Tomas Mariancik has been creating games since he got his first computer at age 12. Going by the moniker of ‘Frooxius,’ he’s been working on VR applications since the days of Oculus DK1. He’s the co-founder of Solirax, with ventures as part of the first River VR accelerator, and you may have heard of the other experiences he’s created since then: SightLine: The Chair, Neos: The Universe, Neos Origin, and World of Comelius.
His experiences with the tools within the world of VR applications led him to one particular design principle. “We need a new way of thinking about this medium when we are doing our design decisions. That is when deciding how the software is going to work like, what’s it going to be about, what are going to be its core principles? Even how is the user going to interact with the software?
“The thing about VR is that it’s a very different medium from a computer screen, so all the other design practices that you are familiar with don’t transfer well. Even if they do, they don’t truly utilize the potential of new technology. It doesn’t matter if you are designing games, educational or social experiences.”
Essentially, he argues, you want to break the laws of physics, getting rid of the limitations of the real world.
“The first of my projects was a game or an experience called SightLine: The Chair. It actually started as the basic idea, what would the world look like if the laws of physics were somehow broken?”
While waiting for his DK1 kit to arrive, he began thinking about what novel experiences he could build.
“I was essentially thinking that we already live in the real world, so if we had VR experiences that just copied, maybe with little tweaks here and there, they would seem mundane and boring, in a way, because we don’t need a VR headset to experience those things. We can experience them in real life.”
The real power of VR, he says, is being able to create experiences and worlds that can’t exist otherwise.
“In psychology, one of the first things our brains learn about the world that we live in is the object permanence, so I thought it would be interesting to break that principle. In SightLine, the entire world is volatile. If you look at a chair and glance away even for a moment, it might turn into a door, or entire scenery can change around you if you just look around.”
Needless to say, this created very unusual, surreal experiences, opening a new way of storytelling – and even transitioning within scenes – which also had the added benefit of creating a stable environment that didn’t make users sick.
“There was no actual movement, you just look around. When you are in VR, you feel that the objects or your environment are actually there. So when they unexpectedly change, it actually feels like the world around you is doing something that it shouldn’t, something that you wouldn’t normally experience and something that your brain wasn’t equipped to handle, which made the experience so surreal and so interesting and compelling.”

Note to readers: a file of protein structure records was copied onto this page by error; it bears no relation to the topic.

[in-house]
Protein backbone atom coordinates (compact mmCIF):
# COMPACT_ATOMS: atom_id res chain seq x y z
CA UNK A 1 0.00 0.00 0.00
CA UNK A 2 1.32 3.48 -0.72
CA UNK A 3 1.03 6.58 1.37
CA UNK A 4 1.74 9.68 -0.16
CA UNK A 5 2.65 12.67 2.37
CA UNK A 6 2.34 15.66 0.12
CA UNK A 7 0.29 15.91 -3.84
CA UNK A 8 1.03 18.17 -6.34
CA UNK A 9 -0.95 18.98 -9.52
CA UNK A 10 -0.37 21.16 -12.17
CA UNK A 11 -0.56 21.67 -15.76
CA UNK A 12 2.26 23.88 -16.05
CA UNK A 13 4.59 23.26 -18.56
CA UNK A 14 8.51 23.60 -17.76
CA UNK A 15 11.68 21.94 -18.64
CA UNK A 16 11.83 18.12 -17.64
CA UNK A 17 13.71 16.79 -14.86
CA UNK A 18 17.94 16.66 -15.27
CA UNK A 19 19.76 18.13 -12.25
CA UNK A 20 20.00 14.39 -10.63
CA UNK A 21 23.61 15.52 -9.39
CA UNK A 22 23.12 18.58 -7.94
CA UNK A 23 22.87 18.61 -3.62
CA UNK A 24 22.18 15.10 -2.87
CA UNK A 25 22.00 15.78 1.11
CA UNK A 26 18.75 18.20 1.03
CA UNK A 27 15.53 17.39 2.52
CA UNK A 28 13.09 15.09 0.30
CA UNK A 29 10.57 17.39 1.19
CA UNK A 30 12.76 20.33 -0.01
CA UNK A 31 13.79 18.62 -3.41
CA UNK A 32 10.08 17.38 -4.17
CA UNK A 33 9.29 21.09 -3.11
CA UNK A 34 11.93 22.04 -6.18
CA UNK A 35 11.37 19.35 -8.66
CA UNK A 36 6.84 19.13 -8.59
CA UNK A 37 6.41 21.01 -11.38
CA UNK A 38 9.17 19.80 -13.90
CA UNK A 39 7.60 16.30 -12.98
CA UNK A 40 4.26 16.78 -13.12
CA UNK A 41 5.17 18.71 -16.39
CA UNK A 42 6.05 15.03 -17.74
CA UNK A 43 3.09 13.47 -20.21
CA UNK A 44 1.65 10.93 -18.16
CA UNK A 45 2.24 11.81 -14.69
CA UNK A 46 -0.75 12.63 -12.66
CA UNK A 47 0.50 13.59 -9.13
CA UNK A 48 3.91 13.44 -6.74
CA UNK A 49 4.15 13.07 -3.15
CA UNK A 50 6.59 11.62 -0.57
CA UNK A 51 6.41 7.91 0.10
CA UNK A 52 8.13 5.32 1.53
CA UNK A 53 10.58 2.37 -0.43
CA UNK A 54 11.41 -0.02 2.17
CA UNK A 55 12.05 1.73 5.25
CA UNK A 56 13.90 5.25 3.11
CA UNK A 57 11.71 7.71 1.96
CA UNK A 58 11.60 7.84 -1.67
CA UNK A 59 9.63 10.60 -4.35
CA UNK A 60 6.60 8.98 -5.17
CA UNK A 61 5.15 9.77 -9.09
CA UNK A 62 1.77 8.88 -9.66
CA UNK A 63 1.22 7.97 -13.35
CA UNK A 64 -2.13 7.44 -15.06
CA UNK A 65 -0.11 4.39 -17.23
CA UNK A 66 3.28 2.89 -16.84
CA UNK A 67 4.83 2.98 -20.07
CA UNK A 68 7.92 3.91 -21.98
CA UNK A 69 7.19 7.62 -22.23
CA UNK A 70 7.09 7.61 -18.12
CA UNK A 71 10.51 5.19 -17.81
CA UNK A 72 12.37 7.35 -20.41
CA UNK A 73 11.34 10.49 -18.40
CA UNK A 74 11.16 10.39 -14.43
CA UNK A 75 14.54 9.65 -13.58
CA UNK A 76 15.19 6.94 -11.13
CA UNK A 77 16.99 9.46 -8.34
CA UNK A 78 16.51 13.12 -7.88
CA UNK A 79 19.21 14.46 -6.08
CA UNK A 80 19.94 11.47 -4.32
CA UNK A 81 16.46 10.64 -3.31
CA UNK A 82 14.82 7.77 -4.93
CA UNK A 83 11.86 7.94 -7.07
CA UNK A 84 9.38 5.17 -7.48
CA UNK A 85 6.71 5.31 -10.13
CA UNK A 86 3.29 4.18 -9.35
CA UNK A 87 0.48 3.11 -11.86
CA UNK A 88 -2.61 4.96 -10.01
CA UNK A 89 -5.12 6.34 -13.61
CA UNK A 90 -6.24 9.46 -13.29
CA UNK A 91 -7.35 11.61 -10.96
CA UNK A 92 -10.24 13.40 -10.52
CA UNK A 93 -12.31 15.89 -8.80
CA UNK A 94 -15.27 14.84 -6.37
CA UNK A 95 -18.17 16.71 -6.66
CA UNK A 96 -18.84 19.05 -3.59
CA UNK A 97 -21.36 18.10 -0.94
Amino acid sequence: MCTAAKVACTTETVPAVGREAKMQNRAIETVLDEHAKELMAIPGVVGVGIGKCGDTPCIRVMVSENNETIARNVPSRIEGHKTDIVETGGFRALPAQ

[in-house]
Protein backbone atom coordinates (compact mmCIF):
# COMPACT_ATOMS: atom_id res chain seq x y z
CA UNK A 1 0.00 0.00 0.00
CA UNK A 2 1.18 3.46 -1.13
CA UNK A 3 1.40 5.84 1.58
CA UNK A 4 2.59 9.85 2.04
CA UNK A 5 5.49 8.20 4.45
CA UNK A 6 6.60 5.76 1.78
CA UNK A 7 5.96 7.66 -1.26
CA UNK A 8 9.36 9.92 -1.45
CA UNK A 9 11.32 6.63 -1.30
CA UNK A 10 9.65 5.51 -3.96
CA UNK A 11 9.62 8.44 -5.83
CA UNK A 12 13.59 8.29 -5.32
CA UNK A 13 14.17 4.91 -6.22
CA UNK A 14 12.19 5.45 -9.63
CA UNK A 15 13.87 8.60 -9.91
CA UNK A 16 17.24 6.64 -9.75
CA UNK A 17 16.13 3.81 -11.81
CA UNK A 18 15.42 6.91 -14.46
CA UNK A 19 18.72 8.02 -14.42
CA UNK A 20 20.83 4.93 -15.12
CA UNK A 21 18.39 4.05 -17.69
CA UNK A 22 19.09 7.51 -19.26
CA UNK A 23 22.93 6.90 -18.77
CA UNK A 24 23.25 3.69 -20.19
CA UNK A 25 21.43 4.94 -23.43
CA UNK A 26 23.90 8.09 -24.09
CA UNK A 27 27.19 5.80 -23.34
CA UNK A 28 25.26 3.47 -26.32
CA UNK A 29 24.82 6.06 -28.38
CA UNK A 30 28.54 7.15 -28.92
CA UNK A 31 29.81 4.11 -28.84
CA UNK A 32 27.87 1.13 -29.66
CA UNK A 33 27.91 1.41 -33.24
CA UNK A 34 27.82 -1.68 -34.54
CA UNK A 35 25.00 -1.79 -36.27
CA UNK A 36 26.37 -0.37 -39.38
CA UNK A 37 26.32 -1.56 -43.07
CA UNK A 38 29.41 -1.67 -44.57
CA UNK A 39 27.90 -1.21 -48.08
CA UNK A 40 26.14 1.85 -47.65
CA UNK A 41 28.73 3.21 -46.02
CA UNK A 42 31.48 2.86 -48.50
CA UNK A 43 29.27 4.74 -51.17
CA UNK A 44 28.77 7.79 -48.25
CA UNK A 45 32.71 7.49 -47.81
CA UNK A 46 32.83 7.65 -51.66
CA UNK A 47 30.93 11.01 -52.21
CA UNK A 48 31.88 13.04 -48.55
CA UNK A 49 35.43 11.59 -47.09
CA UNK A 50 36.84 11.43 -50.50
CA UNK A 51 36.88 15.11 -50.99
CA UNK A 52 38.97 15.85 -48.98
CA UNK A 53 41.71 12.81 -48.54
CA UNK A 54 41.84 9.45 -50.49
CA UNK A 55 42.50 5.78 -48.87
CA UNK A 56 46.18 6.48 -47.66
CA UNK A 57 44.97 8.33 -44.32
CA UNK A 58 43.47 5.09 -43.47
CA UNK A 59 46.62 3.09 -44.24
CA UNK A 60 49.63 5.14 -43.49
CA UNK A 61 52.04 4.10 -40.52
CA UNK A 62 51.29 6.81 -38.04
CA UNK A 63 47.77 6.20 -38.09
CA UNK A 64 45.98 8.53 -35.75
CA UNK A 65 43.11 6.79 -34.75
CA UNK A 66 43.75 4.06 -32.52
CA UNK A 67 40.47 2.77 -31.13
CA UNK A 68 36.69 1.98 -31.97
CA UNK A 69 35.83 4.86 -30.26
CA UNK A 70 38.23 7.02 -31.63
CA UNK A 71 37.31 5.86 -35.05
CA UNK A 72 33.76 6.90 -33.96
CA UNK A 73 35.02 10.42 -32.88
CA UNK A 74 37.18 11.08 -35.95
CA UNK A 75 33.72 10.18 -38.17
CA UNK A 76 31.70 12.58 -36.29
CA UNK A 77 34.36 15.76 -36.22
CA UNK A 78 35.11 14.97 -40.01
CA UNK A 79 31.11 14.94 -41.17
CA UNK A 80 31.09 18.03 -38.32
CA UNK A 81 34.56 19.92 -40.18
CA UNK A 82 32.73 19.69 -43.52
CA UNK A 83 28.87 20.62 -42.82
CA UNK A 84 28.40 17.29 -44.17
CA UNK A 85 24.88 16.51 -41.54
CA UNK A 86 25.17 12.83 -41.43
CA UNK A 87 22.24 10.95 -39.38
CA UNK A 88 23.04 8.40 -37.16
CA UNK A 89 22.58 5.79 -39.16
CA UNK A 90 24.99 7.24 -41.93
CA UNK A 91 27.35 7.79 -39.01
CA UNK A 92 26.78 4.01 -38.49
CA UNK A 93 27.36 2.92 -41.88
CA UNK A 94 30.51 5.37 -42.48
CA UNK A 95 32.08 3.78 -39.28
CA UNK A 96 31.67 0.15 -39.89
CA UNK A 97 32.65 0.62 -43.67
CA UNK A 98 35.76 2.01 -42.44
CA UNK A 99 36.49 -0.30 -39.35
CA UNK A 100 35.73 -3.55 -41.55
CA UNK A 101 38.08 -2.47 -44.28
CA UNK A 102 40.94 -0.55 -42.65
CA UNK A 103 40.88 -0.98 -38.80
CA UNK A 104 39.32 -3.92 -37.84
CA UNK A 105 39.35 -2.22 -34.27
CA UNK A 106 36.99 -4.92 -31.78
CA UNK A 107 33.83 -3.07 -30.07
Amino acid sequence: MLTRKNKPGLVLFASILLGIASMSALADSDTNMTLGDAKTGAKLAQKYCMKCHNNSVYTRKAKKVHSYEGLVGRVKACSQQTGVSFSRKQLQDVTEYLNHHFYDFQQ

Mariancik explains that the same experience on a computer screen just wouldn’t feel the same. “The interesting thing about this mechanic, it didn’t really have the same impact when it was displayed on a computer screen. It was essentially a principle that needed VR to work.”
It was this first experience with SightLine that taught Mariancik not to be afraid of breaking physics.
“When you are creating virtual worlds, you are not constrained by the way your world behaves and works. Your constraints are essentially only the computing power and your own imagination. What this means is that essentially VR allows you and us to have other people step into our own imaginations and the worlds that we imagination, no matter how bizarre or unusual they are. This essentially allows us to enter into worlds and universes that wouldn’t exist in the real world. This is what I think makes them so compelling.”
Post his SightLine experience, Mariancik began to explore how VR can be used for education.
“I eventually developed a project called World of Comenius. It was essentially a concept demo exploring how education in VR would look like, but I didn’t want to just create a classroom that happens to be in VR, but instead to create a virtual universe that could be freely explored and interacted with.”
Instead of listening to a lecture, you could learn a subject by directly experiencing it, he says.
“You could actually be a part of the discovery process itself, like if you met with Newton or Einstein and you were their lab assistant, and you actually performed a discovery yourself, or a sort of rediscovery.”
The value in this, he explains, is how many scientists seem to intuitively grasp and visualize a subject in their heads.
“There’s a famous story about how Albert Einstein imagined chasing photons or rays of radiation, and he thought about what it would look like and how it would behave, and it essentially formed a basis for his special theory of relativity.”
At the end of the day, says Mariancik, we only get to experience one real universe, but VR allows us to build many more.
“There’s no reason they have to behave exactly the same. We might never get to travel to other stars and galaxies, but with VR we can travel to other universes in our heads. That’s what makes it so powerful, and what makes it so much fun.”